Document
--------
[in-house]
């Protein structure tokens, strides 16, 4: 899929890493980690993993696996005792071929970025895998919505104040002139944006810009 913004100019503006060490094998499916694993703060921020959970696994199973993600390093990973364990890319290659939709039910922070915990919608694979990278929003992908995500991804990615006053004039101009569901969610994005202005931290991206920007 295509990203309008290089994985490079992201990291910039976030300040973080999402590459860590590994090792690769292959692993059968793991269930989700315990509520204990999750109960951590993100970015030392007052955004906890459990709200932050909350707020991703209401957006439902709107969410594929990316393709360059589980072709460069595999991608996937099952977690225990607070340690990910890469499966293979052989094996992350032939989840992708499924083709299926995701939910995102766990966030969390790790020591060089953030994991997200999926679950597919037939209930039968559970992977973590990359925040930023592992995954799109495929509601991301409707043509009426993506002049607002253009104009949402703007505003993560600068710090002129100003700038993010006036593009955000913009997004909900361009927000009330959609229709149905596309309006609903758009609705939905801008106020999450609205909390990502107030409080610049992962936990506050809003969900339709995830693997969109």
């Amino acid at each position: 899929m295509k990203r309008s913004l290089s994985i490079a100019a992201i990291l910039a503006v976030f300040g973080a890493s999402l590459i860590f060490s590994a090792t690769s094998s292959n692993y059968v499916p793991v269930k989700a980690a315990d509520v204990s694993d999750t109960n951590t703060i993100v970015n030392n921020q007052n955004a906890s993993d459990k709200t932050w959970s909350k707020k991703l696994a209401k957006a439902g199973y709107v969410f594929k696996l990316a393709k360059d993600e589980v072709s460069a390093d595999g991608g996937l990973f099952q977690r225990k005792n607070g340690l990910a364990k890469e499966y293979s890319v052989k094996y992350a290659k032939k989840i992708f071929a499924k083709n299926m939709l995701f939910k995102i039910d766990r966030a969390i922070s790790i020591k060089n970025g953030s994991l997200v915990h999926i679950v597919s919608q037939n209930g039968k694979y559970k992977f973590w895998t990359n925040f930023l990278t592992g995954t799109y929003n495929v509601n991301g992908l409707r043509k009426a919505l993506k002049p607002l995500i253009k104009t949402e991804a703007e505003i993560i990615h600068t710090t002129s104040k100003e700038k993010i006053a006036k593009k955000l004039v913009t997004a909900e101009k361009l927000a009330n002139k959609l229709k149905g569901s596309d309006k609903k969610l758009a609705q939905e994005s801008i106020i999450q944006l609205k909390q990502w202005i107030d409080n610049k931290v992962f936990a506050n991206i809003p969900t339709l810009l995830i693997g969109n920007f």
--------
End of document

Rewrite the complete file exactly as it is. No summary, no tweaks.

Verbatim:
[in-house]
């Protein structure tokens, strides 16, 4: 899929890493980690993993696996005792071929970025895998919505104040002139944006810009 913004100019503006060490094998499916694993703060921020959970696994199973993600390093990973364990890319290659939709039910922070915990919608694979990278929003992908995500991804990615006053004039101009569901969610994005202005931290991206920007 295509990203309008290089994985490079992201990291910039976030300040973080999402590459860590590994090792690769292959692993059968793991269930989700315990509520204990999750109960951590993100970015030392007052955004906890459990709200932050909350707020991703209401957006439902709107969410594929990316393709360059589980072709460069595999991608996937099952977690225990607070340690990910890469499966293979052989094996992350032939989840992708499924083709299926995701939910995102766990966030969390790790020591060089953030994991997200999926679950597919037939209930039968559970992977973590990359925040930023592992995954799109495929509601991301409707043509009426993506002049607002253009104009949402703007505003993560600068710090002129100003700038993010006036593009955000913009997004909900361009927000009330959609229709149905596309309006609903758009609705939905801008106020999450609205909390990502107030409080610049992962936990506050809003969900339709995830693997969109």
């Amino acid at each position: 899929m295509k990203r309008s913004l290089s994985i490079a100019a992201i990291l910039a503006v976030f300040g973080a890493s999402l590459i860590f060490s590994a090792t690769s094998s292959n692993y059968v499916p793991v269930k989700a980690a315990d509520v204990s694993d999750t109960n951590t703060i993100v970015n030392n921020q007052n955004a906890s993993d459990k709200t932050w959970s909350k707020k991703l696994a209401k957006a439902g199973y709107v969410f594929k696996l990316a393709k360059d993600e589980v072709s460069a390093d595999g991608g996937l990973f099952q977690r225990k005792n607070g340690l990910a364990k890469e499966y293979s890319v052989k094996y992350a290659k032939k989840i992708f071929a499924k083709n299926m939709l995701f939910k995102i039910d766990r966030a969390i922070s790790i020591k060089n970025g953030s994991l997200v915990h999926i679950v597919s919608q037939n209930g039968k694979y559970k992977f973590w895998t990359n925040f930023l990278t592992g995954t799109y929003n495929v509601n991301g992908l409707r043509k009426a919505l993506k002049p607002l995500i253009k104009t949402e991804a703007e505003i993560i990615h600068t710090t002129s104040k100003e700038k993010i006053a006036k593009k955000l004039v913009t997004a909900e101009k361009l927000a009330n002139k959609l229709k149905g569901s596309d309006k609903k969610l758009a609705q939905e994005s801008i106020i999450q944006l609205k909390q990502w202005i107030d409080n610049k931290v992962f936990a506050n991206i809003p969900t339709l810009l995830i693997g969109n920007f």